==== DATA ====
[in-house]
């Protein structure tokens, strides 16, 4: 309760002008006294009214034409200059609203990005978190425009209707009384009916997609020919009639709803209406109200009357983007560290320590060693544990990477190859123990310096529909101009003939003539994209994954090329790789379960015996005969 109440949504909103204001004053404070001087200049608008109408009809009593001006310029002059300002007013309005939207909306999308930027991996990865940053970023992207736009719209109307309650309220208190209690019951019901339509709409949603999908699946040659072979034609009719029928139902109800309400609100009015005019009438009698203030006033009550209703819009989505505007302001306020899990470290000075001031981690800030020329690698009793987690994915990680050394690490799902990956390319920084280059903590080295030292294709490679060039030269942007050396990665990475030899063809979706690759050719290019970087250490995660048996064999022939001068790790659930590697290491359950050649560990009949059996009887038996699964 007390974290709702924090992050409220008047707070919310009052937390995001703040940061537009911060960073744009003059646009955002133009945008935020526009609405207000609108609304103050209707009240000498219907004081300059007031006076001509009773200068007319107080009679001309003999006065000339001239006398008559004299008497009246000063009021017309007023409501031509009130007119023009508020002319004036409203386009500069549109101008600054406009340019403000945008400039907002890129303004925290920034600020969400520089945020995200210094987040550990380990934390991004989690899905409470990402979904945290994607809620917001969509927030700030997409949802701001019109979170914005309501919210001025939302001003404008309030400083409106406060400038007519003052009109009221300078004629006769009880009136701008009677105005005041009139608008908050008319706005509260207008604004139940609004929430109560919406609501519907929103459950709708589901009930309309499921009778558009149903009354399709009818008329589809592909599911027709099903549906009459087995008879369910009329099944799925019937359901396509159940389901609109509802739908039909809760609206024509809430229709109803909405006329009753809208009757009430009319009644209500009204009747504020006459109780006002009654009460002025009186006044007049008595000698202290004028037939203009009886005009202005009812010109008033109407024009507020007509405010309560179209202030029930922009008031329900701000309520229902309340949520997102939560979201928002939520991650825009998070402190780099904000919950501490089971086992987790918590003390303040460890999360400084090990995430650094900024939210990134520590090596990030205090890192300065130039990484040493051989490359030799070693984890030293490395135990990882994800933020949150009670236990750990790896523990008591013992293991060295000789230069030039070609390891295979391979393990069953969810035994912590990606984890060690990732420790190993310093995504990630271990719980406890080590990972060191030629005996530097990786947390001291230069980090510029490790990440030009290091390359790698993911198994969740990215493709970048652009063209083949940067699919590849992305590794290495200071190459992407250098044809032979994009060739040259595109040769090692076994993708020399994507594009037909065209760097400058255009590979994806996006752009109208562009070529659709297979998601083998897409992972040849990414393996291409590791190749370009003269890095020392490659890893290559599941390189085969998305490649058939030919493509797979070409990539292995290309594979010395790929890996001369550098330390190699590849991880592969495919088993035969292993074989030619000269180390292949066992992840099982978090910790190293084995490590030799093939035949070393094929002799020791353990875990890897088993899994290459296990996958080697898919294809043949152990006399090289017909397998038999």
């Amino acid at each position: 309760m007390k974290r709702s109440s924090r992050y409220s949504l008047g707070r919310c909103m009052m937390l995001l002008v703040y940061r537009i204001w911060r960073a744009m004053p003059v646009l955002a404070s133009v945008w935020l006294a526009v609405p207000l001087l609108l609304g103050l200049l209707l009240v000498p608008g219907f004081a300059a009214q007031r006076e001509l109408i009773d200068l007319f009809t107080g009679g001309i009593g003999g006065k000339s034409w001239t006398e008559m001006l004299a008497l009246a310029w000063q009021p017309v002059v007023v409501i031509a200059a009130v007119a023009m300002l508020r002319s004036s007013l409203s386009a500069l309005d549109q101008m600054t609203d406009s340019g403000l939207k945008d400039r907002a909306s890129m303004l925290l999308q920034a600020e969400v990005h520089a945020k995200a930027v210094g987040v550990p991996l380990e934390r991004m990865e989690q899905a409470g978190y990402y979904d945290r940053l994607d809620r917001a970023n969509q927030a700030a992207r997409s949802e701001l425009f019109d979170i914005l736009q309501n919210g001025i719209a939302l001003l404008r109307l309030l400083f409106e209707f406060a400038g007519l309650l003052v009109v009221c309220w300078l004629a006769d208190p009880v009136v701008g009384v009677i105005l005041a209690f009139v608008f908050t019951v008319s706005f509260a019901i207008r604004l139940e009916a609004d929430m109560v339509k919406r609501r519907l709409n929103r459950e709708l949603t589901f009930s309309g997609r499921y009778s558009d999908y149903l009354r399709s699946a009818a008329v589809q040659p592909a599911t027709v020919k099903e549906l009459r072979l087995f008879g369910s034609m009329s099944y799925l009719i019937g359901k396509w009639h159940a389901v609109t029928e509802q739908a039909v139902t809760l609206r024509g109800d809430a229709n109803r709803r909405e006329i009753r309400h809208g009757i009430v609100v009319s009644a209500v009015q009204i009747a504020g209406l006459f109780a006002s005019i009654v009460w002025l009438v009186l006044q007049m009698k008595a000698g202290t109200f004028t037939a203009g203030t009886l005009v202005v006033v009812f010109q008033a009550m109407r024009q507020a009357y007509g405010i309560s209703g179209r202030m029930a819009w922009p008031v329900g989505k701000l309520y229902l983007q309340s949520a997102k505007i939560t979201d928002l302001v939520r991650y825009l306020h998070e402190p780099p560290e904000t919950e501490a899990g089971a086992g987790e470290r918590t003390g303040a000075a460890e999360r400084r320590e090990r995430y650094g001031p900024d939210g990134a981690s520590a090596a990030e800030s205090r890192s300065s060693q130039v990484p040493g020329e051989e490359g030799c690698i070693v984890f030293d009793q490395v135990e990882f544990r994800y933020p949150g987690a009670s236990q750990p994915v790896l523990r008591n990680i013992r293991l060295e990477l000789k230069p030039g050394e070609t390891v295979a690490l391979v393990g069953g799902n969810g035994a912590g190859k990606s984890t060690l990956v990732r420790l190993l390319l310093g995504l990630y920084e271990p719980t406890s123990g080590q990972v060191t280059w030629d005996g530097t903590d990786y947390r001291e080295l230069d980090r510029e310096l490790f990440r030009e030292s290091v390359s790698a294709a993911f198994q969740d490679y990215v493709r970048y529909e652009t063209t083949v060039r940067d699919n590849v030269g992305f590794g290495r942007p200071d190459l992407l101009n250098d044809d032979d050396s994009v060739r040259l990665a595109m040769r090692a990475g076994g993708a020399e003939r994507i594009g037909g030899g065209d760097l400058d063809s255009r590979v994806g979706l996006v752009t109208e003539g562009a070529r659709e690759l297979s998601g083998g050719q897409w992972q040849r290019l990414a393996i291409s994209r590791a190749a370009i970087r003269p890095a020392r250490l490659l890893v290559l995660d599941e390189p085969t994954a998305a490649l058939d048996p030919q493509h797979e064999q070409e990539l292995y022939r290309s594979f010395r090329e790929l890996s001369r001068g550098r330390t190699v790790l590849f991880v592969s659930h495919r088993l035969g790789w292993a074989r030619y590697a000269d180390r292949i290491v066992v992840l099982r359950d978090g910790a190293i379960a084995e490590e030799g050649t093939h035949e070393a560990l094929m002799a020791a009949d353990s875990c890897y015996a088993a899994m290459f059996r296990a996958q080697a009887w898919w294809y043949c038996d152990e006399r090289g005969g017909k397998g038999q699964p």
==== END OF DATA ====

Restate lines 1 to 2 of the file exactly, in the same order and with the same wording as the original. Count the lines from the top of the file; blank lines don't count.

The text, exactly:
[in-house]
């Protein structure tokens, strides 16, 4: 309760002008006294009214034409200059609203990005978190425009209707009384009916997609020919009639709803209406109200009357983007560290320590060693544990990477190859123990310096529909101009003939003539994209994954090329790789379960015996005969 109440949504909103204001004053404070001087200049608008109408009809009593001006310029002059300002007013309005939207909306999308930027991996990865940053970023992207736009719209109307309650309220208190209690019951019901339509709409949603999908699946040659072979034609009719029928139902109800309400609100009015005019009438009698203030006033009550209703819009989505505007302001306020899990470290000075001031981690800030020329690698009793987690994915990680050394690490799902990956390319920084280059903590080295030292294709490679060039030269942007050396990665990475030899063809979706690759050719290019970087250490995660048996064999022939001068790790659930590697290491359950050649560990009949059996009887038996699964 007390974290709702924090992050409220008047707070919310009052937390995001703040940061537009911060960073744009003059646009955002133009945008935020526009609405207000609108609304103050209707009240000498219907004081300059007031006076001509009773200068007319107080009679001309003999006065000339001239006398008559004299008497009246000063009021017309007023409501031509009130007119023009508020002319004036409203386009500069549109101008600054406009340019403000945008400039907002890129303004925290920034600020969400520089945020995200210094987040550990380990934390991004989690899905409470990402979904945290994607809620917001969509927030700030997409949802701001019109979170914005309501919210001025939302001003404008309030400083409106406060400038007519003052009109009221300078004629006769009880009136701008009677105005005041009139608008908050008319706005509260207008604004139940609004929430109560919406609501519907929103459950709708589901009930309309499921009778558009149903009354399709009818008329589809592909599911027709099903549906009459087995008879369910009329099944799925019937359901396509159940389901609109509802739908039909809760609206024509809430229709109803909405006329009753809208009757009430009319009644209500009204009747504020006459109780006002009654009460002025009186006044007049008595000698202290004028037939203009009886005009202005009812010109008033109407024009507020007509405010309560179209202030029930922009008031329900701000309520229902309340949520997102939560979201928002939520991650825009998070402190780099904000919950501490089971086992987790918590003390303040460890999360400084090990995430650094900024939210990134520590090596990030205090890192300065130039990484040493051989490359030799070693984890030293490395135990990882994800933020949150009670236990750990790896523990008591013992293991060295000789230069030039070609390891295979391979393990069953969810035994912590990606984890060690990732420790190993310093995504990630271990719980406890080590990972060191030629005996530097990786947390001291230069980090510029490790990440030009290091390359790698993911198994969740990215493709970048652009063209083949940067699919590849992305590794290495200071190459992407250098044809032979994009060739040259595109040769090692076994993708020399994507594009037909065209760097400058255009590979994806996006752009109208562009070529659709297979998601083998897409992972040849990414393996291409590791190749370009003269890095020392490659890893290559599941390189085969998305490649058939030919493509797979070409990539292995290309594979010395790929890996001369550098330390190699590849991880592969495919088993035969292993074989030619000269180390292949066992992840099982978090910790190293084995490590030799093939035949070393094929002799020791353990875990890897088993899994290459296990996958080697898919294809043949152990006399090289017909397998038999």